Ocean Planet Workshop – Report

On 14 April 2019, more than 75 scientists from Australia, New Zealand, and abroad gathered in Canberra, at the ANU campus to formulate research themes and define new challenges for a new decadal (2024-2034) plan for global scientific ocean drilling. Many attendees were early- and mid-career researchers, highlighting the wide interest in continued engagement in this international program. Report HERE

Draft Road Map for a post-2023 Science Plan now available for comment through August 26

Dear IODP Community Members …

Scientific ocean drilling is more than half a century old this year. Discoveries from scientific ocean drilling through the DSDP, ODP and IODP programs have helped reveal Earth’s history, and have been critical to shaping our understanding of how our planet works. But despite the wealth of knowledge gained though five decades of scientific ocean drilling, there remain many new scientific challenges that directly impact our society and that can only be addressed with future scientific ocean drilling.

Planning for a new science plan for the post-2023 era is now underway. International planning workshops have been held over the last year in India, Australia, Japan, Europe, and the United States, to capture the opinions of these international science communities. Another workshop will be held this month in China. By the end of this process, more than 800 participants will have worked together to assess the continuing relevance of the 2013-2023 science plan, and to explore possibilities for a new, post-2023 science plan in support of future scientific ocean drilling. The highlights and key outcomes of those planning workshops are now available.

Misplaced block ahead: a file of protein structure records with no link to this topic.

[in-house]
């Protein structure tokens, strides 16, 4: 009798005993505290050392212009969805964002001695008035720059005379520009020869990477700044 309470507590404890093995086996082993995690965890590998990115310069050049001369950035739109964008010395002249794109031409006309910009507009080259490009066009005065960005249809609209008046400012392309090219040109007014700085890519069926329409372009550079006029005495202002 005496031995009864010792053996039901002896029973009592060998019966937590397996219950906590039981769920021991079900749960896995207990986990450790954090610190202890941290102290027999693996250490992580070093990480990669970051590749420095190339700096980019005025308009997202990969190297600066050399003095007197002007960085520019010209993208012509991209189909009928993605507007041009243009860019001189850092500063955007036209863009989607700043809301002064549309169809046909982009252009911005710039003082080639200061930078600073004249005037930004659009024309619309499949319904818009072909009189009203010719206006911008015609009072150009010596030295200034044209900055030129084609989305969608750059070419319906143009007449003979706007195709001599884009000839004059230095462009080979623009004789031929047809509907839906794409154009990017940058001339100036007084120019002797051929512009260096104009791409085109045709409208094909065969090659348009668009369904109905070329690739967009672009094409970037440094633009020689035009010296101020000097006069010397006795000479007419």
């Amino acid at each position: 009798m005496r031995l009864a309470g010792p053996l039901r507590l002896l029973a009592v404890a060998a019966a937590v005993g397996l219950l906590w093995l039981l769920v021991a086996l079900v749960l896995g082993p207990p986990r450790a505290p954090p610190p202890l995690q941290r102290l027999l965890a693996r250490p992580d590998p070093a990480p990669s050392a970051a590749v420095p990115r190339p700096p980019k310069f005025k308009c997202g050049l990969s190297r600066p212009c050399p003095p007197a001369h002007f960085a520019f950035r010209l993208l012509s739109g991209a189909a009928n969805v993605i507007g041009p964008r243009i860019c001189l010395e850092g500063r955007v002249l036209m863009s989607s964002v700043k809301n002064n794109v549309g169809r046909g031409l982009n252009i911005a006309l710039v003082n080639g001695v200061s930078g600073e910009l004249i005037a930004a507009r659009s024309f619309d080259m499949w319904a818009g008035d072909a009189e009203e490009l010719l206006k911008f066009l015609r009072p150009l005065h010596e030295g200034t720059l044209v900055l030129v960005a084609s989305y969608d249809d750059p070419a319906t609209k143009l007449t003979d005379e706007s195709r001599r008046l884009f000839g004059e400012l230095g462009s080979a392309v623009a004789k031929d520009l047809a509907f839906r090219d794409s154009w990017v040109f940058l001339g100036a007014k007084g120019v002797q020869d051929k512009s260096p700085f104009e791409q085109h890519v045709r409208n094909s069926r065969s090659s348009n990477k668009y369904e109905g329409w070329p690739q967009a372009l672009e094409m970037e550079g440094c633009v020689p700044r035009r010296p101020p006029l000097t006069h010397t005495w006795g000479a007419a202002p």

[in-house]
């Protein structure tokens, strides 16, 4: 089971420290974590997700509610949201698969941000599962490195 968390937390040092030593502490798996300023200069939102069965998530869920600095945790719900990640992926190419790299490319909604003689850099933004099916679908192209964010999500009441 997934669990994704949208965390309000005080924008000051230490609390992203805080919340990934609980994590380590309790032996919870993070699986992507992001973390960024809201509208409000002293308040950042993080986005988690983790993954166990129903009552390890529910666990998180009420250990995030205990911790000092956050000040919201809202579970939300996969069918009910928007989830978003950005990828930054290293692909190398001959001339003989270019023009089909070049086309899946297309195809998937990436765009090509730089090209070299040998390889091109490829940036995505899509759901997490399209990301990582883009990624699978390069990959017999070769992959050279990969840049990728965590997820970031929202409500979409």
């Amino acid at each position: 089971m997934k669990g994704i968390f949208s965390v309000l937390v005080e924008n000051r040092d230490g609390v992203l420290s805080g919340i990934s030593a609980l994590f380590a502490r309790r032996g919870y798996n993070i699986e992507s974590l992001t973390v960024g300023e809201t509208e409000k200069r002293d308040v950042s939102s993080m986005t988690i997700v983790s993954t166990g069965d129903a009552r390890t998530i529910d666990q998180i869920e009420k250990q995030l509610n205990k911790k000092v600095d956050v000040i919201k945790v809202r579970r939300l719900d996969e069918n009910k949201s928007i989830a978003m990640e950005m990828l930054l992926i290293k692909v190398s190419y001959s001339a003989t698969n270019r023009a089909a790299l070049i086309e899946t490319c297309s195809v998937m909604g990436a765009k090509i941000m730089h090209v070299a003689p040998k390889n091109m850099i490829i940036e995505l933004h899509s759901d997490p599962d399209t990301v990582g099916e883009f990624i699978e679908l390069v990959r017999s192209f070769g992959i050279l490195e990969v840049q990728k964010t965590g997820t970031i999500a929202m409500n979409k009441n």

In July 2019, eighteen international delegates comprising the Science Plan Working Group (see below my signature) met to produce a Science Plan Structure and Road Map document highlighting the commonalities in the workshop outcomes and indicating a potential way forward towards a new science plan. Key aspects of this proposed new science plan, entitled Exploring Earth by Scientific Ocean Drilling, are:

  • A strong emphasis on interdisciplinary science at the crosslinks between science themes;
  • Enabling the next generation in scientific ocean drilling through a science plan that extends to 2050;
  • Eight open-ended strategic objectives that form the core of the science plan;
  • Five long-term, interdisciplinary flagship initiatives that address critical societal challenges;
  • Five-year programmatic reviews that allow intermediate adjustment or additions.

This Science Plan Structure and Road Map document is now available for community commenting before it will be discussed at the annual meeting of the IODP Forum in Osaka in September 2019. Now is a key moment in which the IODP community can provide input, in particular to the overall new structure of the proposed science plan. In January and March 2020 there will be two other commenting cycles, when successive drafts of the future science plan will be made available to the community on the IODP.org website. As this is a new plan in support of the future generations of scientific ocean drilling researchers, we especially seek input from early- and mid-career scientists.

Comments can be provided via Disqus or emailed to sodp2050@iodp.org. Please review the Science Plan Structure and Road Map and use the password sodp2050comments (all lower case) to access Disqus. You can provide general input on the overall plan, structure and road map, but you can also provide specific comments using the line numbers in the document. Furthermore, in Disqus you have the opportunity to reply to other people’s comments or to upvote comments.

Please respond before 26 August 23:00 U.S. Pacific Standard Time.

Thank you so much for your continued support and energy in providing scientific ocean drilling with a bright future into the mid-21st century!

Anthony Koppers, Chair

Instituting Scientific Ocean Drilling Beyond 2023